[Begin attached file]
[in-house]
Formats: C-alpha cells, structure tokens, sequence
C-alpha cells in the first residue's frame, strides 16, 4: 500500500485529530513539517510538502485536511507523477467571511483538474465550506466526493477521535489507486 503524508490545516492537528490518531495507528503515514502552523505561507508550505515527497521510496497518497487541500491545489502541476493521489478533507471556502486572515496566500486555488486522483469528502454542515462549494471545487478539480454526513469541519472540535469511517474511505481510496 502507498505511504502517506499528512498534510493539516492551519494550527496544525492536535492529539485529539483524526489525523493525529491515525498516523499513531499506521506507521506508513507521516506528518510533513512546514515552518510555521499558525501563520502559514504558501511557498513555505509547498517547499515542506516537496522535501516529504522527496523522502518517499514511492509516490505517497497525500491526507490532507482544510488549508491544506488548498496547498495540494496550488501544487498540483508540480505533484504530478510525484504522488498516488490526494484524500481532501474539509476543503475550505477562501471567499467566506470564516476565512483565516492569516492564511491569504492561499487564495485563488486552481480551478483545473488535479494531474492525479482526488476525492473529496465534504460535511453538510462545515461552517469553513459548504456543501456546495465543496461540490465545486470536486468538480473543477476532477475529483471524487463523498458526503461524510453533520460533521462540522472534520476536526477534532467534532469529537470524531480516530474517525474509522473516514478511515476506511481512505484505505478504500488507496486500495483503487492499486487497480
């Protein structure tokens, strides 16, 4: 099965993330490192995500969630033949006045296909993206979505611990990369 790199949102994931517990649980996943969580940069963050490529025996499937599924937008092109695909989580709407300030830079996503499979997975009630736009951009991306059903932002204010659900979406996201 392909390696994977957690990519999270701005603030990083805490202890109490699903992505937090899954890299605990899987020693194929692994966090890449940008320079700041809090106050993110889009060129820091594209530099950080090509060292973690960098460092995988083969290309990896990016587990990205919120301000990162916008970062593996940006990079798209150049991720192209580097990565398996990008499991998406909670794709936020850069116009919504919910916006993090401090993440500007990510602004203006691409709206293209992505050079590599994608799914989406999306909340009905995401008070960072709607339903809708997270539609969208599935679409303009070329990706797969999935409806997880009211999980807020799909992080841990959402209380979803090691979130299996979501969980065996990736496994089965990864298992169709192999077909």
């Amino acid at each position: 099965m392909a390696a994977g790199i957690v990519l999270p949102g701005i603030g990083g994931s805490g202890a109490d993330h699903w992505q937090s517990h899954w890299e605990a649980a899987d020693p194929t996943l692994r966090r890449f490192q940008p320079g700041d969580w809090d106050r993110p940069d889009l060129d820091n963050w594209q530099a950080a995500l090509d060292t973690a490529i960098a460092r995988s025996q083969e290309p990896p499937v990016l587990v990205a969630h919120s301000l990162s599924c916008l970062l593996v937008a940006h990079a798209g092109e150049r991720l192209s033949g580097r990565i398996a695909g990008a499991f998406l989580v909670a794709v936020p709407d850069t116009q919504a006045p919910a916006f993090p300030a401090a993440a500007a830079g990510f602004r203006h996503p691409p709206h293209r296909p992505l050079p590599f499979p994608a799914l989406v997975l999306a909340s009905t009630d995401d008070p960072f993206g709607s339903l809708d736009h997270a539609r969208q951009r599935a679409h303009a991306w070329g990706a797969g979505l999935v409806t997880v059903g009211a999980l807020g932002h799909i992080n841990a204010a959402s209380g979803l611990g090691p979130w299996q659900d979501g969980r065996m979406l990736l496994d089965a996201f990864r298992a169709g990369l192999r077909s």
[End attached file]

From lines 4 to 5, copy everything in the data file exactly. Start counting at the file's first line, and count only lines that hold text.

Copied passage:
């Protein structure tokens, strides 16, 4: 099965993330490192995500969630033949006045296909993206979505611990990369 790199949102994931517990649980996943969580940069963050490529025996499937599924937008092109695909989580709407300030830079996503499979997975009630736009951009991306059903932002204010659900979406996201 392909390696994977957690990519999270701005603030990083805490202890109490699903992505937090899954890299605990899987020693194929692994966090890449940008320079700041809090106050993110889009060129820091594209530099950080090509060292973690960098460092995988083969290309990896990016587990990205919120301000990162916008970062593996940006990079798209150049991720192209580097990565398996990008499991998406909670794709936020850069116009919504919910916006993090401090993440500007990510602004203006691409709206293209992505050079590599994608799914989406999306909340009905995401008070960072709607339903809708997270539609969208599935679409303009070329990706797969999935409806997880009211999980807020799909992080841990959402209380979803090691979130299996979501969980065996990736496994089965990864298992169709192999077909």
């Amino acid at each position: 099965m392909a390696a994977g790199i957690v990519l999270p949102g701005i603030g990083g994931s805490g202890a109490d993330h699903w992505q937090s517990h899954w890299e605990a649980a899987d020693p194929t996943l692994r966090r890449f490192q940008p320079g700041d969580w809090d106050r993110p940069d889009l060129d820091n963050w594209q530099a950080a995500l090509d060292t973690a490529i960098a460092r995988s025996q083969e290309p990896p499937v990016l587990v990205a969630h919120s301000l990162s599924c916008l970062l593996v937008a940006h990079a798209g092109e150049r991720l192209s033949g580097r990565i398996a695909g990008a499991f998406l989580v909670a794709v936020p709407d850069t116009q919504a006045p919910a916006f993090p300030a401090a993440a500007a830079g990510f602004r203006h996503p691409p709206h293209r296909p992505l050079p590599f499979p994608a799914l989406v997975l999306a909340s009905t009630d995401d008070p960072f993206g709607s339903l809708d736009h997270a539609r969208q951009r599935a679409h303009a991306w070329g990706a797969g979505l999935v409806t997880v059903g009211a999980l807020g932002h799909i992080n841990a204010a959402s209380g979803l611990g090691p979130w299996q659900d979501g969980r065996m979406l990736l496994d089965a996201f990864r298992a169709g990369l192999r077909s």